Pentagon planners had to know Amazon was never going quietly when they awarded the JEDI cloud contract to Microsoft. After 20 months of legal feuding, political arm-twisting and PR narrative-setting, AWS prevailed as the U.S. DoD mothballed JEDI in favor of a trendy new multi-cloud strategy. It's a testament to the Pentagon's lumbering bureaucracy more than the blistering pace of cloud technology that "the JEDI Cloud contract no longer meets its needs," however, it rationalizes the decision by citing an alphabet soup of defense initiatives, writing:
JEDI was developed at a time when the Department’s needs were different and both the CSPs technology and our cloud conversancy was less mature.
Only in Washington can the strategy underlying a multi-billion dollar, decade-long contract become obsolete in less than two years. Of course, that's the official account, but the legal wrangling, political overtones and post-election administrative changes were undoubtedly significant factors.
Hedging their bets or spreading the wealth?
JEDI is being replaced by Joint Warfighting Cloud Capability (JWCC), a new "multi-vendor Indefinite-Delivery, Indefinite-Quantity (IDIQ) contract" (i.e. "we don't know how much we need") open to "U.S.based hyperscale Cloud Service Providers." In reality, this means AWS and Azure will split the bulk of the spending "as available market research indicates that these two vendors are the only Cloud Service Providers (CSPs) capable of meeting the Department’s requirements." Google, IBM, Oracle, Rackspace and Salesforce are invited to split the crumbs, which only seems fitting given the time and effort Amazon and Microsoft have already put into this and their cloud market dominance.
The DoD has outlined its requirements in a "pre-solicitation notice" with the gory details coming later in a full RFP. It includes features expected of any large cloud service provider like highly available and resilient infrastructure and services, global reach, centralized management system, rapidly deployed and scalable resources and ease of use. It adds several elements that could differentiate contract winners from losers, namely:
- Fortified security to include an identity management system (IDS) with support for multi-factor authentication (standard at all major cloud providers), automated information security and access control tools that automate patch management, threat detection and incident response, continuous monitoring and logging, data encryption at rest (stored) and in transit (network) with support for customer-supplied keys and hardware security modules.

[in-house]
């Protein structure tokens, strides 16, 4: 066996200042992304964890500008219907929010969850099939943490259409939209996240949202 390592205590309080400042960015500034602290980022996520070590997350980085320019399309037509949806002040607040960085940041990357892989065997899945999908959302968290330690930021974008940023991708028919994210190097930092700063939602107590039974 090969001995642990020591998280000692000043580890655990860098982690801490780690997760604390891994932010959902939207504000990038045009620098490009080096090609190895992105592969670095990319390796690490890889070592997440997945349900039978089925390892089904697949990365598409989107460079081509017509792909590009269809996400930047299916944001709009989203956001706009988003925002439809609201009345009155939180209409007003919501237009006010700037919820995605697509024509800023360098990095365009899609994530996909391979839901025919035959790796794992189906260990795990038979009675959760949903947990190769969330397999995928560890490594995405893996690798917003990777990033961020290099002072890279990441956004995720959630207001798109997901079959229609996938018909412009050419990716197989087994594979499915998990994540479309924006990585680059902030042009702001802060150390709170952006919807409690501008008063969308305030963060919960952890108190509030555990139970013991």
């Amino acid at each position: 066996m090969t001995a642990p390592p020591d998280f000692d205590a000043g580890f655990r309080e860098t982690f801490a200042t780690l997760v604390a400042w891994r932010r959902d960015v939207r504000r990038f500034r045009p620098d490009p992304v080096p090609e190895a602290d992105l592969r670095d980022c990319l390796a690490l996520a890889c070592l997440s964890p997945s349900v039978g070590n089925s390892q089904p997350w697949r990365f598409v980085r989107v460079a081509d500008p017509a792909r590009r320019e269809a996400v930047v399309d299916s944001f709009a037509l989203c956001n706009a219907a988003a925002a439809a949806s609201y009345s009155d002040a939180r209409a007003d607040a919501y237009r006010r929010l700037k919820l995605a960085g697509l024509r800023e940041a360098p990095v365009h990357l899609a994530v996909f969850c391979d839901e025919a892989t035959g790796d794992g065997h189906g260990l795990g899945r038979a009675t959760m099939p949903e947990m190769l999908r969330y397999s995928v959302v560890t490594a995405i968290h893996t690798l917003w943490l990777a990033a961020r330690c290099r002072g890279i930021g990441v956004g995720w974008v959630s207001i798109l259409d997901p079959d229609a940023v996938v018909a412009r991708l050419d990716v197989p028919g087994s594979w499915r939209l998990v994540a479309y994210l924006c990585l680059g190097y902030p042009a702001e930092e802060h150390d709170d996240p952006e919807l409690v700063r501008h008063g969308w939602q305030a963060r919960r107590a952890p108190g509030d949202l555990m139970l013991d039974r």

- Advanced data analytics including, batch, streaming and predictive analytics, machine learning; and AI
- Tactical edge devices that balance portability with capability and can "operate seamlessly across network connectivity levels including DDIL (denied, degraded, intermittent, or limited; i.e.poor or non-existent network availability) environments."
- Commercial parity with CSPs making new features and hardware available to the DoD cloud (presumably at all security classification levels), at comparable pricing to commercial offerings within 30 days of their public release.
The Pentagon's assumption that AWS and Azure are the only hyperscale clouds capable of meeting all its requirements might be true, but broadening its cloud strategy to include multiple primary and secondary providers provides it two principal advantages:
- The ability to play AWS and Azure, whose mutual animosity has been exacerbated by JEDI, against one another to extract price discounts and custom features.
- The option of using second-tier clouds like Google (for AI, data analytics), Oracle (databases and analytics) and IBM (legacy system integration) in areas where they can demonstrate feature and price superiority over the two primary CSPs.
Unfortunately, these potential benefits come with a significant downside: management complexity.
More vendors equal more overhead
The overhead of managing enterprise cloud environments can be approximated by a corollary to Metcalf's Law: the cost of managing an interconnected IT environment is proportional to the square of the number of cloud vendors. Although the large CSPs have no problem meeting the Pentagon's "centralized management and distributed control" requirements, including APIs to automate service management, that doesn't mean they play well with one another. Indeed, as Flexera's State of the Cloud report demonstrates, almost three-quarters of cloud users cite managing multi-cloud environments as a challenge, yet only a third use cloud-agnostic management software (see my previous coverage of the Flexera report and 2021 cloud trends here).